Strengthening the Access to Information Act 

6. Duty to Document

Good information management is a prerequisite of good decision-making, good program and service delivery and of accountability. There is a consensus that information management in the government of Canada has declined alarmingly over the past three decades. There are numerous reasons for this decline, including the conversion from paper-based to electronic records, the reduction of resources and staff dedicated to documentation and information management, and a lack of training throughout the public service for individuals who are now expected to be their own information manager, and who are expected to understand and apply all of the related legislation and policies.

Currently, there are a number of statutory requirements for the public sector to create records in specific circumstances, such as:

In addition, the Treasury Board p olicy on the Management of Government Information requires that government institutions document decisions and decision-making processes to account for government operations, reconstruct the evolution of policies and programs, support the continuity of government and its decision-making, and allow for independent audit and review.

In his proposals, the Information Commissioner has addressed this issue through a requirement to create adequate records to allow a subsequent understanding of the decisions made and the actions taken. He has proposed adding to the Access to Information Act:

Every officer and employee of a government institution shall create
such records as are reasonably necessary to document their decisions,
actions, advice, recommendations and deliberations.

He has also proposed that a related sanction be added to section 67.1 of the ATIA:

67.1(1) No person shall, with intent to deny a right of access under this Act.

When considering the Information Commissioner's proposals there are several significant issues which require attention:

The duty of public servants to adequately record their decisions and actions is generated by the need for the documentation of the business of government and the requirement for good information management. It is only indirectly related to providing the public with access to such records. In order to effectively serve the broader purpose, it may be appropriate to position the duty with other information management requirements. After examining how other jurisdictions have dealt with this issue, it appears that the duty could be best placed in the Library and Archives of Canada Act. In that way, the rules governing both the creation of records and their eventual disposal, which are presumably based on many of the same principles, would be brought together.

Another issue for consideration which flows from the previous discussion concerns the appropriate sanction which should be applied when public servants fail to create records when they should. There are several possibilities to address this issue, and each raises its own questions. Obviously, there must be a distinction between poor record keeping and intentional, bad (or even criminal) behaviour.

Penalties for public servants who fail to create a record could range from disciplinary measures through an administrative monetary penalty to a criminal offence. Whatever sanction is applied, it must be commensurate to the misbehaviour. It may be appropriate to make it a criminal offence to fail to create a record if that is done for the purpose of preventing anyone from finding out about a particular decision or action (whether that decision or action was itself improper or not), or to prevent anyone from obtaining access to a record of the decision or action through the Access to Information Act. Such a sanction would be in line with the current sanction provision in section 67.1 of the ATIA concerning the destruction, altering or concealing of a record for the purpose of denying access.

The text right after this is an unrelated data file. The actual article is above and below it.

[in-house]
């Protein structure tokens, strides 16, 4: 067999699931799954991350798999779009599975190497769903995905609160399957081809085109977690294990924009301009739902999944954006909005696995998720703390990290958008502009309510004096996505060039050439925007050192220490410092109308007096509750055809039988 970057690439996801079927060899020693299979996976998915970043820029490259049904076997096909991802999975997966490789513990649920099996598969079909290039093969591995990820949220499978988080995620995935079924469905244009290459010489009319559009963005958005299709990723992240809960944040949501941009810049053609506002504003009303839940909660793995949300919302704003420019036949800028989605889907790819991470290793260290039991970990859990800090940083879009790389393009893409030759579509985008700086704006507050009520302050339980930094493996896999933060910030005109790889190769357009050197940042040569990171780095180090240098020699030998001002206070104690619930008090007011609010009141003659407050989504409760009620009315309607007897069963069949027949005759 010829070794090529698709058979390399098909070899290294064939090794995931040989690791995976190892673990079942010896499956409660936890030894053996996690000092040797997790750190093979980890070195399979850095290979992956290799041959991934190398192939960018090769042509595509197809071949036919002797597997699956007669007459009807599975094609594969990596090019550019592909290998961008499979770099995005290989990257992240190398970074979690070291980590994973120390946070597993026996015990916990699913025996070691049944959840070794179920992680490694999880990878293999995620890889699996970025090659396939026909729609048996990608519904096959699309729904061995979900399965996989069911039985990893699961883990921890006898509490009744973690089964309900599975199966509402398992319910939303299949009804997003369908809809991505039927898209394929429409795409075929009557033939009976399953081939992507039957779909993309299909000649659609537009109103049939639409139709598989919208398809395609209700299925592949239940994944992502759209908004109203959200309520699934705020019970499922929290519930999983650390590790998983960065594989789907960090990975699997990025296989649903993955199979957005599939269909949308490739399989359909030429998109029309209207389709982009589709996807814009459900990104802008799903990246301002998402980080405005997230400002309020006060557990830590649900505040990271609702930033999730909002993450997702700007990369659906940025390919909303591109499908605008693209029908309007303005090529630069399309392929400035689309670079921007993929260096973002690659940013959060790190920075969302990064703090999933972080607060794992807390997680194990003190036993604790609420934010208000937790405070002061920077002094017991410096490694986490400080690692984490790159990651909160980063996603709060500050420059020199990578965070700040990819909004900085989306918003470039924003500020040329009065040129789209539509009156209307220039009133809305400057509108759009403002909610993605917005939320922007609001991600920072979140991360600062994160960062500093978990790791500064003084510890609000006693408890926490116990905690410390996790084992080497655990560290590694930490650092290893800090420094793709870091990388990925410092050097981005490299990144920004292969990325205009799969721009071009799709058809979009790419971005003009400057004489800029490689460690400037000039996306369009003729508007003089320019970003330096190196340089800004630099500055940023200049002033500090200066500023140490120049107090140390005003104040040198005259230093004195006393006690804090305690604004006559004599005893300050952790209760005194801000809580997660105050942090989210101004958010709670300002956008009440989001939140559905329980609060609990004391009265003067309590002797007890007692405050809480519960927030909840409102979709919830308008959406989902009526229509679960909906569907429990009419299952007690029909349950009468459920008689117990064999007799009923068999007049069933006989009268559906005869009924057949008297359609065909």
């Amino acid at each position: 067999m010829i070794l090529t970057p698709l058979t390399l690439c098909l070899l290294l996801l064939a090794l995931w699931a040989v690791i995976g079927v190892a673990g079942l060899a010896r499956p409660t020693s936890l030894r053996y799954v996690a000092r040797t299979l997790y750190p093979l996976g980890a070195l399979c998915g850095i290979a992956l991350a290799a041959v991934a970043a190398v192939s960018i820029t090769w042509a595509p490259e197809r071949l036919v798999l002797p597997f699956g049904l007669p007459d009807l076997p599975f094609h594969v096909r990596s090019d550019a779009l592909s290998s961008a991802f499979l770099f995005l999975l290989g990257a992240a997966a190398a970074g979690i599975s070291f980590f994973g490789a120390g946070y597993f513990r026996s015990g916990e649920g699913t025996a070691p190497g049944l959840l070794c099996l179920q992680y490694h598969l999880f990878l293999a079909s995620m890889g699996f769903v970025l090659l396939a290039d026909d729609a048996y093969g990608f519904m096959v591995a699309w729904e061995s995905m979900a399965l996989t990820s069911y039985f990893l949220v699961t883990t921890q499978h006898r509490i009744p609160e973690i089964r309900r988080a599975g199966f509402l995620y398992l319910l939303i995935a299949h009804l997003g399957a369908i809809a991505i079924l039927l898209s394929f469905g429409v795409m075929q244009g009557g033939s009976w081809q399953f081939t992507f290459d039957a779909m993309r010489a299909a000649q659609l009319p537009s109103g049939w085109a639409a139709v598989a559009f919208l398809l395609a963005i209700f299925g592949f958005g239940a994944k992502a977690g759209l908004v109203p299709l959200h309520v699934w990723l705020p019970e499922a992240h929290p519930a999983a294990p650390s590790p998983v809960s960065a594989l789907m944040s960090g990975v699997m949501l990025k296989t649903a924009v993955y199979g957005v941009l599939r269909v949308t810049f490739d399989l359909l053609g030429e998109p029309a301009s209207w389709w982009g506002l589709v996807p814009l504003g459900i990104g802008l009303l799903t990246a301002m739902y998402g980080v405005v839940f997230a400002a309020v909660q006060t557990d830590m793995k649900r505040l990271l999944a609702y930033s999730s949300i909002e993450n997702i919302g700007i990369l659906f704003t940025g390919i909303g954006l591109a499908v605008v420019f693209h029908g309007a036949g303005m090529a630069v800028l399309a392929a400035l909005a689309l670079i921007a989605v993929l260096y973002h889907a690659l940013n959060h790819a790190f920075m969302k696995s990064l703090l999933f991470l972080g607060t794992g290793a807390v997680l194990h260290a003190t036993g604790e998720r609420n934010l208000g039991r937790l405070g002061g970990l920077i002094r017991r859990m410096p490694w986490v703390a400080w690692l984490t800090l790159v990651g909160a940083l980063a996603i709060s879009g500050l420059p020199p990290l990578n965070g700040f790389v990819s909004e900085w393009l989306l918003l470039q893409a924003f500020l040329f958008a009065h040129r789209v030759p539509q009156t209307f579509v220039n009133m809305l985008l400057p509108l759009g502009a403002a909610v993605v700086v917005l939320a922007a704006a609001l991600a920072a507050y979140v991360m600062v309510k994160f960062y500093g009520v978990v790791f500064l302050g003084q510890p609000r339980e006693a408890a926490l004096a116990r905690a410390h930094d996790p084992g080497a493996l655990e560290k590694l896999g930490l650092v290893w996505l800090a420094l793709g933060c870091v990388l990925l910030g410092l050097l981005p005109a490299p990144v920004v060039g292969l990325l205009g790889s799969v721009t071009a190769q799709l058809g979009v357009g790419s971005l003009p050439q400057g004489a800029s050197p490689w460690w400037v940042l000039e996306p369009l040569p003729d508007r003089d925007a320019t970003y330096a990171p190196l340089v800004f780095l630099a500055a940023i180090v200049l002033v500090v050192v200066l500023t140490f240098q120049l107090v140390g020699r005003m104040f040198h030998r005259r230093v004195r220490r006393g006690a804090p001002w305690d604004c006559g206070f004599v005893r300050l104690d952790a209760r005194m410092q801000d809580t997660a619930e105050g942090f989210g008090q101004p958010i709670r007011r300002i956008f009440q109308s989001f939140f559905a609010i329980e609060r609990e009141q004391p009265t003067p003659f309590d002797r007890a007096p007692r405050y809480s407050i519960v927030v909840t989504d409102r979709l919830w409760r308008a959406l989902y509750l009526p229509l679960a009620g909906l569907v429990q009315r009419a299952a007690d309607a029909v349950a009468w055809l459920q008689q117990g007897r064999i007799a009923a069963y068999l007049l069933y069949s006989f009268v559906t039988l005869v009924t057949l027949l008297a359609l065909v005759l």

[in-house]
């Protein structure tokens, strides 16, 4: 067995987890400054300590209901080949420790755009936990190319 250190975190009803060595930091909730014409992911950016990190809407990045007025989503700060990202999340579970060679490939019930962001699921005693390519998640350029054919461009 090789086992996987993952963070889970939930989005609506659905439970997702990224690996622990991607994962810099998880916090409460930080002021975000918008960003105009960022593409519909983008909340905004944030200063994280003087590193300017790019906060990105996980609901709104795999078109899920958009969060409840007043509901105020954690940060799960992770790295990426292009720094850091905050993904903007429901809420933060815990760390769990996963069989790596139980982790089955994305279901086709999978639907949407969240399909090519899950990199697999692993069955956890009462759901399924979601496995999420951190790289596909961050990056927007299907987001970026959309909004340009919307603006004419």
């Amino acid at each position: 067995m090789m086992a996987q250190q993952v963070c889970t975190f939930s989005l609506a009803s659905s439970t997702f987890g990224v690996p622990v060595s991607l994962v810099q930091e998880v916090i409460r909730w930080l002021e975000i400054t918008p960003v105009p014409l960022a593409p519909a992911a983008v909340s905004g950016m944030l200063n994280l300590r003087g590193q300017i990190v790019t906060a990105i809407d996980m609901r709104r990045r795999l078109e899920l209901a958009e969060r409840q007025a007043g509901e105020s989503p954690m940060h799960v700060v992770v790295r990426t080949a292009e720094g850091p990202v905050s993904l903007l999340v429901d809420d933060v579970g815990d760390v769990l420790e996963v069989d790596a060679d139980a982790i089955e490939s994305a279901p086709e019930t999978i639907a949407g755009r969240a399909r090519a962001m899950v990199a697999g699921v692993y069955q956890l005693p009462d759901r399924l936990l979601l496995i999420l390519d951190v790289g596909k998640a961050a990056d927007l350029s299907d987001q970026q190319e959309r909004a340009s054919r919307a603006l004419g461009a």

On the other hand, good information management practices must be learned, including rules or standards about when records should be created. Public servants who misunderstand the rules or who inadvertently fail to document an action or decision (perhaps they thought someone else at the meeting was taking the minutes, or they were distracted and never returned to document their action) are not engaging in criminal behaviour. Instead, they are failing to meet administrative standards, and should be dealt with accordingly, perhaps through disciplinary measures.

Before any sanction can be applied, there would need to be a wide-scale training effort to ensure that every public servant, at all levels, would be made aware of their responsibilities, and would have the opportunity to clarify the new requirements. Before any training can take place, the appropriate standards must be developed, and interested parties ranging from the Information Commissioner to the Chief Information Officer to the public sector unions must be consulted on them.

Whether a duty to document is enshrined in legislation or strengthened in policy, the need for a substantial training effort is clear. The culture of the public service must evolve in a way which makes the proper creation and management of information a routine part of everyone's day. While the cost of such a training effort would be substantial, it would be significantly less than the future cost to the government as a result of lost corporate memory.

Although codifying the duty to document may not be necessary, the principle behind the proposal appears to be sound. Translating this principle to practical application must be done carefully, however, and with a thorough consideration of the results, both intended and potentially unintended.